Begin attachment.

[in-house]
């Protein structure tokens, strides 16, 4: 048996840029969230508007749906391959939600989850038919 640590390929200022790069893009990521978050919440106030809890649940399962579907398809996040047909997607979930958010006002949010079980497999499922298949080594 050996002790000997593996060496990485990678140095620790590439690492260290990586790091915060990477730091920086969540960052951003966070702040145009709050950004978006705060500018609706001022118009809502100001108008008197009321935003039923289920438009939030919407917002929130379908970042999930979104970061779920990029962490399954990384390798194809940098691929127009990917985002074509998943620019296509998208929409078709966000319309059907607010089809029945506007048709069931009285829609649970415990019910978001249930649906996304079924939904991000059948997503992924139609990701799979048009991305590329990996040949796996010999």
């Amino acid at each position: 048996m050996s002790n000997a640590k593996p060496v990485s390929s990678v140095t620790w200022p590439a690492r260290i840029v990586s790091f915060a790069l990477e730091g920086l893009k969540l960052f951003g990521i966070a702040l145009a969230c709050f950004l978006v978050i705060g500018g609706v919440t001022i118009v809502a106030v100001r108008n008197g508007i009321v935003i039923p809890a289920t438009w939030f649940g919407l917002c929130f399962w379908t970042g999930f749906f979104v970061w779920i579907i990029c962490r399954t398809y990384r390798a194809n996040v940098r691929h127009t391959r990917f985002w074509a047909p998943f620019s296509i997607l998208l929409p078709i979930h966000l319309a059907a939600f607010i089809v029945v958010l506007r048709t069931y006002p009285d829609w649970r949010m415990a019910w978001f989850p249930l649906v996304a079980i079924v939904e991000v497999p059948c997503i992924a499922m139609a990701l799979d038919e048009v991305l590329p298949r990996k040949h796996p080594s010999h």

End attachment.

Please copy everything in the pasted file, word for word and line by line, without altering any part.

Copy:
[in-house]
């Protein structure tokens, strides 16, 4: 048996840029969230508007749906391959939600989850038919 640590390929200022790069893009990521978050919440106030809890649940399962579907398809996040047909997607979930958010006002949010079980497999499922298949080594 050996002790000997593996060496990485990678140095620790590439690492260290990586790091915060990477730091920086969540960052951003966070702040145009709050950004978006705060500018609706001022118009809502100001108008008197009321935003039923289920438009939030919407917002929130379908970042999930979104970061779920990029962490399954990384390798194809940098691929127009990917985002074509998943620019296509998208929409078709966000319309059907607010089809029945506007048709069931009285829609649970415990019910978001249930649906996304079924939904991000059948997503992924139609990701799979048009991305590329990996040949796996010999």
């Amino acid at each position: 048996m050996s002790n000997a640590k593996p060496v990485s390929s990678v140095t620790w200022p590439a690492r260290i840029v990586s790091f915060a790069l990477e730091g920086l893009k969540l960052f951003g990521i966070a702040l145009a969230c709050f950004l978006v978050i705060g500018g609706v919440t001022i118009v809502a106030v100001r108008n008197g508007i009321v935003i039923p809890a289920t438009w939030f649940g919407l917002c929130f399962w379908t970042g999930f749906f979104v970061w779920i579907i990029c962490r399954t398809y990384r390798a194809n996040v940098r691929h127009t391959r990917f985002w074509a047909p998943f620019s296509i997607l998208l929409p078709i979930h966000l319309a059907a939600f607010i089809v029945v958010l506007r048709t069931y006002p009285d829609w649970r949010m415990a019910w978001f989850p249930l649906v996304a079980i079924v939904e991000v497999p059948c997503i992924a499922m139609a990701l799979d038919e048009v991305l590329p298949r990996k040949h796996p080594s010999h």